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Publication numberUS3662160 A
Publication typeGrant
Publication dateMay 9, 1972
Filing dateJan 11, 1971
Priority dateJan 11, 1971
Publication numberUS 3662160 A, US 3662160A, US-A-3662160, US3662160 A, US3662160A
InventorsHoppes Ronald R
Original AssigneeWeston Instruments Inc
Export CitationBiBTeX, EndNote, RefMan
External Links: USPTO, USPTO Assignment, Espacenet
Arbitrary function generator
US 3662160 A
Abstract
A function generator is provided which accepts digital commands and produces a desired arbitrary function of time as a digital and analog output signal. The generated output functions are composed of sequentially connected linear ramp segments.
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Description  (OCR text may contain errors)

United States Patent Hoppes 1 May 9, 1972 [541 ARBITRARY FUNCTION GENERATOR 3,480,767 11/1969 Howe ..23s/1s0.s3 3 513 301 5/1970 Howe .235/150.53 72 I t: RnaldR.H R f d,P. 1 oyers 3 3,557,347 1/1971 Robertson ..235/1s0.s3 [73] Assignee: Weston Instrument, Inc., Newark, NJ. [22] Filed: Jam 11 1971 Primary Examiner-Joseph F. Ruggiero Attorney-William R. Sherman, Stewart F. Moore, Jerry M. [21] Appl. No.: 105,465 Presson, Leonard R. Fellen and Roylance, Abrams, Berdo and Kaul [52] U.S. Cl ..235/150.53, 235/152, 235/197 51] 1111. c1 ..G06j 1/00, 006 7/26 1571 ABSTRACT [58] '235/15053, 1971 A function generator is provided which accepts digital com- 235/150'3' 328/1 340/347 DA mands and produces a desired arbitrary function of time as a digital and analog output signaL The generated output funcls] References cued tions are composed of sequentially connected linear ramp seg- UNITED STATES PATENTS 3,373,273 3/1968 Schubert ..235/150.53 X 3 Claims, 14 Drawing Figures PAPER 2o TAPE READER REA DER RUN DATA INPUT BUFFER EMPTY: I

. DIGITAL DATA INPUT ACCUMULATED 24 ENTR COMPLETE eggsEAM 32 TRANSFER M E DATA ARITHMETlC CONTROL UNIT ANALOG STROBE OUTPUT QQWPLETE 1 T DIGITAL D61 \RAMP Egg-E OUTPUT CLOCK VALUE PULSE 3O TRAIN SEGMENT MULTIPLIER T'MER UNIT RAMP 28 PULSE TRAIN /CYCLE COUNT PULSE BLOCK CYCLE REGISTERTCOUNTER ---l 36 BLOCK CYCLE COM PLETE PATENTEDMY 91912 6.662.160

FIG. 1

PROGRAM GRAPH 1 4 1 SECOND TIM-E H TAPE PROGRAM FORMAT CHARACTER-r o 1 2 3 4 5 s 7 a 9 1o 11 12 13 14 15 {3 X1 X1 X10 x1o X102X10 X1 x10 x1o 1o X1 A 4 o o o 1 o B 5 o o o 1 o c 4 0 o o 1 0 c 0 4 o o o 3 o E 6 o o 0 2 o F a o o 0 2 o o 0 o 3 H 6 o o e 5 1 O J o o o 1 5 1 4;

INVENTOR.

ATTORNEY PATENTEDIIIII 9 I972 SHEEI 2 OF 7 FIG.3

PAPER 2O TAPE READER READER RuN DATA INPUT DATA 22 INPUT cIRcuITs BUFFER EMPTY\ .Dr I1CI; lJAL DATA l T ACCUMULATED 2 ENTRY COMPLETE/ 26 PROGRAM 1 I/ VALUE 32 ILIAsTER EKQK' ARITHMETIO D CONTROL UNI-r A ANALOG 5TROBE\ OUTPUT wI PLETE D|GITAL DIGITAL T \RAMP- BREE OUTPU /-PULL{SE {I V I 30 I TR SEGMENT MULTIPLIER T'MER \uNIT RAMP PULSE TRAIN /-CYCLE cOuNT PULSE BLOCK CYCLE 34\ :EEG ISTERTCOUIIIFE R 36 "BLOCK CYCLE 1 COMPLETE END POINT END POINT PRESENT VALUE PREsENT VALUE QUADRANT lIl QUADRANT [Y- PAYENTEUIIIII 9 I972 3.662.160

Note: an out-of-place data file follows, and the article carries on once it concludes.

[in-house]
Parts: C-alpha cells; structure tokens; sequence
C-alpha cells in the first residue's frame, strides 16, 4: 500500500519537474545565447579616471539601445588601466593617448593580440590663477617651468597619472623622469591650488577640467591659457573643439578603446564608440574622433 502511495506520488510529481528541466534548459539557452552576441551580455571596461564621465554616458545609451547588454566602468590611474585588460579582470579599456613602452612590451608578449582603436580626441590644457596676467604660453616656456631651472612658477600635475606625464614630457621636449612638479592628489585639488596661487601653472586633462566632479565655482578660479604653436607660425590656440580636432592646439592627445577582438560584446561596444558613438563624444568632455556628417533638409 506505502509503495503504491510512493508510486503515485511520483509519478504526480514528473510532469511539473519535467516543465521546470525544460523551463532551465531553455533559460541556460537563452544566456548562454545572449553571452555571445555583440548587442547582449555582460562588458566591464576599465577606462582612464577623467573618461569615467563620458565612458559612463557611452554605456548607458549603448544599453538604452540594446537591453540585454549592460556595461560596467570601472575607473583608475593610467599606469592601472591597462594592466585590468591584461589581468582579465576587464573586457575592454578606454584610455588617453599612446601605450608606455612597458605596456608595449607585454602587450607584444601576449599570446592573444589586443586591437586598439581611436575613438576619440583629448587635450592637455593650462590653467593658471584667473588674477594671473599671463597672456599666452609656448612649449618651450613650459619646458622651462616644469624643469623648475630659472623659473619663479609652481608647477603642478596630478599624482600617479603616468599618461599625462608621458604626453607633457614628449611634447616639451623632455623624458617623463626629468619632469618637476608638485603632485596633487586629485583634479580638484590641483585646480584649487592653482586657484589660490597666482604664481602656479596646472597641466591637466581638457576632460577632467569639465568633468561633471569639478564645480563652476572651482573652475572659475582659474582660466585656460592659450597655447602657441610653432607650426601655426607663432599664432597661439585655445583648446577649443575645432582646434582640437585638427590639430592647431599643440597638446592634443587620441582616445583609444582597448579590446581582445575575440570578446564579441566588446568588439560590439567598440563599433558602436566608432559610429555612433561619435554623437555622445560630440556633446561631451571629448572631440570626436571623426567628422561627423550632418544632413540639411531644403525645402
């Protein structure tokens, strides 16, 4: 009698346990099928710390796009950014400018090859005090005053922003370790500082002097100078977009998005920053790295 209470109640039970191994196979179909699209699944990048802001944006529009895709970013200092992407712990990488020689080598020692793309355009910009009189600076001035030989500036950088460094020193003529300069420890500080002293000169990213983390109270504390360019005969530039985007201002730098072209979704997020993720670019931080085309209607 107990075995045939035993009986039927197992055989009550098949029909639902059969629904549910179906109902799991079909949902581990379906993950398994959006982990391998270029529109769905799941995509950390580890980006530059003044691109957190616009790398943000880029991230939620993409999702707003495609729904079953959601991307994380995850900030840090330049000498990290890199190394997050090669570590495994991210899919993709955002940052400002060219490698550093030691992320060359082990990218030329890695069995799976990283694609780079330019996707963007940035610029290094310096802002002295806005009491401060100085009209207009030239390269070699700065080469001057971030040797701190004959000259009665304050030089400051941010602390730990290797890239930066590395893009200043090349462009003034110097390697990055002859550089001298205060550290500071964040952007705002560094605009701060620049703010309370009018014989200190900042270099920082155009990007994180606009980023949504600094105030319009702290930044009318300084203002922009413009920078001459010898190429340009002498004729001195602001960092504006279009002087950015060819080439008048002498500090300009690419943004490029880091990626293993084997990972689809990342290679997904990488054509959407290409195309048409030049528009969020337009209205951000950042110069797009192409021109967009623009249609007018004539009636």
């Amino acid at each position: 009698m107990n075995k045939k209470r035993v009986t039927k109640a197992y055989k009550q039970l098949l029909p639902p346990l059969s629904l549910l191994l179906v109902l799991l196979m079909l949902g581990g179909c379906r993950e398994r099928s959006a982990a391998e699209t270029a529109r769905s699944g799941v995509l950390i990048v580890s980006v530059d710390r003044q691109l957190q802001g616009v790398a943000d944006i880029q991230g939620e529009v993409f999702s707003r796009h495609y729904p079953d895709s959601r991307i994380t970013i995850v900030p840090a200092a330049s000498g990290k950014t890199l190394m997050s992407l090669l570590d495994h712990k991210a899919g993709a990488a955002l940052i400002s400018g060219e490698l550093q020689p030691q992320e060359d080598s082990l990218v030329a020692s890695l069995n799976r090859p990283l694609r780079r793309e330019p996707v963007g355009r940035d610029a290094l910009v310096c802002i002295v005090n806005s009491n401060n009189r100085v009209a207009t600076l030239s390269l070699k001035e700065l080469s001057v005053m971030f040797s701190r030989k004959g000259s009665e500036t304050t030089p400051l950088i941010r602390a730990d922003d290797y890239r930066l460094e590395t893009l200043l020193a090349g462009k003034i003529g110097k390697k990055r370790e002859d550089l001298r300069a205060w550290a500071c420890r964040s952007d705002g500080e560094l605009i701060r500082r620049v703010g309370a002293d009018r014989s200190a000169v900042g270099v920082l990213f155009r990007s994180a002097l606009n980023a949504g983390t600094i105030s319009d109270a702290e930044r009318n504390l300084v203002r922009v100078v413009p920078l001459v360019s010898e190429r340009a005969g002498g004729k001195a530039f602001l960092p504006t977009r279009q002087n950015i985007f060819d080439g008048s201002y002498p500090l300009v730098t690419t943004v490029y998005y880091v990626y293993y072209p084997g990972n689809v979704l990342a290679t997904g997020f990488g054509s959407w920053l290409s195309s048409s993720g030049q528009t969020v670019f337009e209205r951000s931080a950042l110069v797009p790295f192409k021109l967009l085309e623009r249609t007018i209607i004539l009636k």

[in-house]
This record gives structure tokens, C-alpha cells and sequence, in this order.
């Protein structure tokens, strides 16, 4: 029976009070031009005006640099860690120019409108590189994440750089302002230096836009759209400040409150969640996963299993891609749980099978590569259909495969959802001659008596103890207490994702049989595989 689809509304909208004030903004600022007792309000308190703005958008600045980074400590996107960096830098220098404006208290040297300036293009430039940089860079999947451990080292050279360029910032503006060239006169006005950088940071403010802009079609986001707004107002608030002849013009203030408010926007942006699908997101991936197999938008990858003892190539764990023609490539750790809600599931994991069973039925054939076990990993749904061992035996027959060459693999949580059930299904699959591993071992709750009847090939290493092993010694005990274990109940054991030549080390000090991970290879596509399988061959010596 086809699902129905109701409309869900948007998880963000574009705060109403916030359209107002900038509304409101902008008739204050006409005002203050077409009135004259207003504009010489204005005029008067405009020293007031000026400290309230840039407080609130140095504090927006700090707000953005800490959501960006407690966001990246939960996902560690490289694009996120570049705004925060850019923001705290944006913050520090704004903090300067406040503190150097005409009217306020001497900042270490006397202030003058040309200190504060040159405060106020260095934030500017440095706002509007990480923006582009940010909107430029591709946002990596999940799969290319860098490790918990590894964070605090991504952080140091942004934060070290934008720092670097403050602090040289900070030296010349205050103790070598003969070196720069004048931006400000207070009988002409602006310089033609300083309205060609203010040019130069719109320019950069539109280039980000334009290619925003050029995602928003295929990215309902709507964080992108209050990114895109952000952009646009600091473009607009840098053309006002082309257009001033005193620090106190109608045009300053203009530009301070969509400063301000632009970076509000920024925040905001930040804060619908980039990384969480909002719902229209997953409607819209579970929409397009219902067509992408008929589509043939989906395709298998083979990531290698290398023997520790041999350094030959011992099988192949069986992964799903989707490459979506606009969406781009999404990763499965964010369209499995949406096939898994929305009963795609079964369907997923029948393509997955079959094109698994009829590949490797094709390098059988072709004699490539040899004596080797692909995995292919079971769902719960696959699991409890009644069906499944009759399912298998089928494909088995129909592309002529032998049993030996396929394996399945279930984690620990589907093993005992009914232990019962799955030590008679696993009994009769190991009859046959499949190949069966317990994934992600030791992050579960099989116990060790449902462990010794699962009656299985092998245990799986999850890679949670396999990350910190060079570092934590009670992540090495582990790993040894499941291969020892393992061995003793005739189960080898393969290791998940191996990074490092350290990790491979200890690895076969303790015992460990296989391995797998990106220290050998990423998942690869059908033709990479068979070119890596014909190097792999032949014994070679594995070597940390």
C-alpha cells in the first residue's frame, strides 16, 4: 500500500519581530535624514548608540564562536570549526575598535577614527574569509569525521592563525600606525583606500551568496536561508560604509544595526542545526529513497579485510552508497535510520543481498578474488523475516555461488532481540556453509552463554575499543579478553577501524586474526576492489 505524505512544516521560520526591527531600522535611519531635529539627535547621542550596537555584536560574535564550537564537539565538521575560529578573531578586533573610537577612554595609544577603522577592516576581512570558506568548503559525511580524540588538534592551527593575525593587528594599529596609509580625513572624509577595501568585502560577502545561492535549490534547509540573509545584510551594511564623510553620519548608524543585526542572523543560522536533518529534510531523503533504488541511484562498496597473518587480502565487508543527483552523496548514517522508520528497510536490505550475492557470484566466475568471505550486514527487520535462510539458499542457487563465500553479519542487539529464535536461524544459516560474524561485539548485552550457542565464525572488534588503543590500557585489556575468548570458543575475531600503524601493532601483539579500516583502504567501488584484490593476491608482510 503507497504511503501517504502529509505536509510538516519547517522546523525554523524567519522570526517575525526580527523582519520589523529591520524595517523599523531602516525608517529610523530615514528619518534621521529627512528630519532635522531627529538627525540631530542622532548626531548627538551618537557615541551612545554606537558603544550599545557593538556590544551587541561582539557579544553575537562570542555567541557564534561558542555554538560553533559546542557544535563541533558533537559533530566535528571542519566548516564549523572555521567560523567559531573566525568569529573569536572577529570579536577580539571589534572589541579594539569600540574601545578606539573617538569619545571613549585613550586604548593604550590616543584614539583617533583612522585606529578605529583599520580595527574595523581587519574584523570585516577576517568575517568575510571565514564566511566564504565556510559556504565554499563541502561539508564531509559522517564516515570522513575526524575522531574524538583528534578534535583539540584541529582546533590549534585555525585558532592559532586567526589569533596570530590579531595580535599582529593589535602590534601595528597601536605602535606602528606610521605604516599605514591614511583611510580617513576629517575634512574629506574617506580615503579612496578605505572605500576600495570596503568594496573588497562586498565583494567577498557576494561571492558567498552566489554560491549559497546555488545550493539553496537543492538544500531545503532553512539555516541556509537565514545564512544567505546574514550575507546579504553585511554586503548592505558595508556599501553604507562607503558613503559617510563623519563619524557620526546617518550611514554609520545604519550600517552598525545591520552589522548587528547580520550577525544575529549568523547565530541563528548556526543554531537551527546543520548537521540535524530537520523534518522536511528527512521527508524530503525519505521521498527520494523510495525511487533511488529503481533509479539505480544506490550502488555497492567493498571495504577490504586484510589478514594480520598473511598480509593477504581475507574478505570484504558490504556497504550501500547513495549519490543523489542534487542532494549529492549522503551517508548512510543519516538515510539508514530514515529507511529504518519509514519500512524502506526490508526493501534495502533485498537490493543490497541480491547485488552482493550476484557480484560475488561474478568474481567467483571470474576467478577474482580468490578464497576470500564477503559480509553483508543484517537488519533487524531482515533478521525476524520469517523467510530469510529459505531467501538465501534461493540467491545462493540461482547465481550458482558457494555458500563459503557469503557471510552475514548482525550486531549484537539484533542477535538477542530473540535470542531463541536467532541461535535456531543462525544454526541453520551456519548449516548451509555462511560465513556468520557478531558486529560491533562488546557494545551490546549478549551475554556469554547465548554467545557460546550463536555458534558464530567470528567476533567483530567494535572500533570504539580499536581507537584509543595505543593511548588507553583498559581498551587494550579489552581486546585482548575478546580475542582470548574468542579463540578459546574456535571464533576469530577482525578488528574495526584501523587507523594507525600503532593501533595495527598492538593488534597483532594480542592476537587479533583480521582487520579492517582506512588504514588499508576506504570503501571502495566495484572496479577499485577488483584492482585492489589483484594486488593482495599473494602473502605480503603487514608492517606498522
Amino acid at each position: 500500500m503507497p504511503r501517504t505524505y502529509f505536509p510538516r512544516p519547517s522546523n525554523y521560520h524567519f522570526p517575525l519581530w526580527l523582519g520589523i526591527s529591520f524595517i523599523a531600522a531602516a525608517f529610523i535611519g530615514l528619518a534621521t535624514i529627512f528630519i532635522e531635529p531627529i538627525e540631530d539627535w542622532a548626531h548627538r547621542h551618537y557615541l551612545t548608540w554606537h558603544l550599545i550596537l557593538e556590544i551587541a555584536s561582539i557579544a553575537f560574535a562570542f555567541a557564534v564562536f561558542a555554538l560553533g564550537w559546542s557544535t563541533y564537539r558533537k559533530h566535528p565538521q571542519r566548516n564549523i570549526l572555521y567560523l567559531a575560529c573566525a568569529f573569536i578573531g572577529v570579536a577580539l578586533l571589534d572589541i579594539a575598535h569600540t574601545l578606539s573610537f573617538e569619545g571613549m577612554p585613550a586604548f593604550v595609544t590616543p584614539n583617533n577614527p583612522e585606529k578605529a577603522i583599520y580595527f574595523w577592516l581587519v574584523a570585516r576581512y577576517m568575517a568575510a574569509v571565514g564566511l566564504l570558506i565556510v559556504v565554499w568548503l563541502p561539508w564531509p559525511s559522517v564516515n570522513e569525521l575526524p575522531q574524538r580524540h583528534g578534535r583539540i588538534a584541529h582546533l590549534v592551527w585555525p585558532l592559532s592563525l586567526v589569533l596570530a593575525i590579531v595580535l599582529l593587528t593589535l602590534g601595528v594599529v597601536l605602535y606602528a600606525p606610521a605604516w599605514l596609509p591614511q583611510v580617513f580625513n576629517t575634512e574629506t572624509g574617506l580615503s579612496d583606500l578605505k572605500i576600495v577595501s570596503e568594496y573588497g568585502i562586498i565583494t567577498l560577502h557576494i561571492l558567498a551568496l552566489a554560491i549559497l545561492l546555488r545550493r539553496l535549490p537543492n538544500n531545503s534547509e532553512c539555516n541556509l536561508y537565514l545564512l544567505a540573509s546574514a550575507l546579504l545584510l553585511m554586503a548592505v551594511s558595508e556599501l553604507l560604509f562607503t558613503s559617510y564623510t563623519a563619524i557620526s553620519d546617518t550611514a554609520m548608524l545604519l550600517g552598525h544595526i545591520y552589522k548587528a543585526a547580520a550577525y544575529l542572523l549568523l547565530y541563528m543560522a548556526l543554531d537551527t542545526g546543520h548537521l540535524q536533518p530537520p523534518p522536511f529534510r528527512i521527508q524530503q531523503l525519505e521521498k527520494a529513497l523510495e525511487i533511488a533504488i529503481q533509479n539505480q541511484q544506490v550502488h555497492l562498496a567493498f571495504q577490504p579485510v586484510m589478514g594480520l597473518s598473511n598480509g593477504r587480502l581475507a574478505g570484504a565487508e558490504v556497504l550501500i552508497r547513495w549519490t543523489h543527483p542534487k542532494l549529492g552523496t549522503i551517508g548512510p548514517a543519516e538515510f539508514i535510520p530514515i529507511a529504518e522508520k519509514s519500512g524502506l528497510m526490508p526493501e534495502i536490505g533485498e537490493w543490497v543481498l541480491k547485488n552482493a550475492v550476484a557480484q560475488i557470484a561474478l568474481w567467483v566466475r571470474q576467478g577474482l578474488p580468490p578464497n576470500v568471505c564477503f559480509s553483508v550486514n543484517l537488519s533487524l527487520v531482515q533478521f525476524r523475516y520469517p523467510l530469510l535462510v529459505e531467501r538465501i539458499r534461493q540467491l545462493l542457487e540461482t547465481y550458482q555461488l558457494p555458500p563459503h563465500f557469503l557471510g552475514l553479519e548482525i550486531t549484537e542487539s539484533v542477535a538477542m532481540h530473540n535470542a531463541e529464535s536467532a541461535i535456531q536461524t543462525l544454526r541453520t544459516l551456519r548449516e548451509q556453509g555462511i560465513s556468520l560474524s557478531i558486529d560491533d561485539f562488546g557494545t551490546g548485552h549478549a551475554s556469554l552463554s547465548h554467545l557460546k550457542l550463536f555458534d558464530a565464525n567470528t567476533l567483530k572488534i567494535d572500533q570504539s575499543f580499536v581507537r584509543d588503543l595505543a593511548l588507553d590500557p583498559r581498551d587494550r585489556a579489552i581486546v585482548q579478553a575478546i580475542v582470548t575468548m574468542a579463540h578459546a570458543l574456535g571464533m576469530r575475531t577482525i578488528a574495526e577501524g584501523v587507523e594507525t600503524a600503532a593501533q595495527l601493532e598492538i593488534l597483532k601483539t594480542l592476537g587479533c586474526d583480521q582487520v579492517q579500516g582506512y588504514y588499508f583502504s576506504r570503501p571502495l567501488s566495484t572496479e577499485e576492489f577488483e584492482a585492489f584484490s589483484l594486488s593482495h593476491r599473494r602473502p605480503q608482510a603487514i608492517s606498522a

SHEET 3 UF 7 FIG.5

END DEcADE ARDUND ADDER OUTPUT coDE CARRY CARRY o 0 ECU 9'5 COMPLEMENT ExcESs 6 O 1 BCD 9's COMPLEMENT DOES NOT OCCUR I D BCD ExcESS 6 IN MOST SIGNIFI- SUBTRACT CANT STAGE I I BCD o o BCD ExcESs 6 ADD 0 I BCD F |G.7 INPUT FROM DATA INPUT cIRcUIT INPUT REGISTER [MANUAL INPUT V 52 INPUT sELEcToR I -tDIvIsoR REG (N),

as as DIGITAL COMPARITOR coUNTER RESE #g TRAN MULTIP IER INPUT PULSE TRAIN x 2 STAGE BCD coUNTER RESET F168 Ioo UNIT RAMP PULSE I 3 STAGE coUNTER I QQ$ $E J TRAIN V a: ZXII-FIE m 1045 MULTIPLIER DIGITAL PULSE OUTPUT DIFFERENCE 2 GATING I PULSE TRAIN g PULSE a: GAT| NG QR GATING PATENTEIJIIIII 9 I972 3. 662, 160

SHEET u DF 7 TAPE DQTA INPuT REcIsTER NExT END POINT MANUAL DATA DIRECTION MANU /52 j CHANGE AUTO AL INPUT SELECTOR 72 ENDPT. SIGN L 1 6 U/ s9 END PoINTs ADD Q's? SUBTRACT 54C CONTROL I I54A\ 54B\ 7 l J I CODE cooE CODE coNvERTERs coNvERTERs coNvERTERs /68 "@825? I 62B\ 1 62 I CARRY BINARY cARRY BINARY cARRv BINARYL ADDER T AooER ADDER 64A 64B 64C 66 DECADERS DECADERS DECADERS 1 CODE 9sCOMPL. '2E N %%E V Y I W 7 CODE cooE CODE L SELECTOR 703 SELECTOR SELECTOR S'GN/ To PULSE Ap 4 MULTIPLIER ems. SIGN E PREsENT VALUE REcIsTER I SIGN L-COUNT PULSE 60 CHANGE (REGISTER STROBE) zERo DETECT PRESENT PRESENT VALUE VALUE SIGN PATENTEDMY 9 1972 3,662,160

SHEET 8 0F 7 F1610 RAMP CLOCK H H H I] H n RAMP COMPLETE 1L ENTRY CQMPLETE H UPDATE CYCLE I I TRANSFER DATA S'TROBE [L HOLD BUFFER EMPTY [L F|G.H

RAMP COMPLETE I] I] II II DIRECTTON CHANGE H I] CYCLE COMPLETE PULSE [L BLOCK CYCLE wAvEFoRM TAPEINPUT 1 F|G.I2 INPUT 14o REGISTER MANUAL FINPUT INPUT SELECTOR M2 DIVISOR REGISTER T144 BLOCK CYCLE DIVISOR CYCLE so DIGITAL COMPARITOR ggggm CYCLE COMPLETE 2 STAGE BCD COUNTER PULSES RESET PATENTEDMM 91972 3,662,160

SHEET 7 0F 7 FIG. 13

FROM TAPE READER DATA 1N E8 82 UT (8 BITS) CHANGING (4 r-SPROtZKET 168 cHARAcTER /COUNTER PULSE H DATA DEcODE ONE OF STROBE c1RcU1Ts S'XTEEN LINES 0-9 cm /C/R DEcODER sPAcE MINUS cHARAcTER cOUNTER INP :OM%[ETE :ENTRY COMPLETE ONE-sHOT 170 READER BUFFER EMRTY- RUN READER RUN MANUAL LOG'C FIG. 14

[REFERENcE CLOCK LIhE To HOLD c MAND 1 OTHER OM L NE UNITS M UN1T 2 OSCILLATOR/ 137 I Osc1LLATOR EXTERNAL l I 112 112 EXTERNAL VCLOCK l 1 CLOCK CLOCK 1 CLOCK A sELEcTOR l sELEcTOR l 1 CLOCK OUTPUT CLOCK OUTPUT 114 V I D1v1DER| 1v1DER 13s I j 13 V I I 11s CLOCK HOLD L CLOCK HOLD HOLD LOGIC 139 \HOLD L OIO EHXOTL%RNAL I ESILEDRNAL 1 a 1 118*" 2A 1 1" UPDATE UPDATE T10 LOGIC 1 T10 LOGIC This invention relates to waveform synthesizers, and more particularly to apparatus for generating arbitrarily shaped waveforms or functions.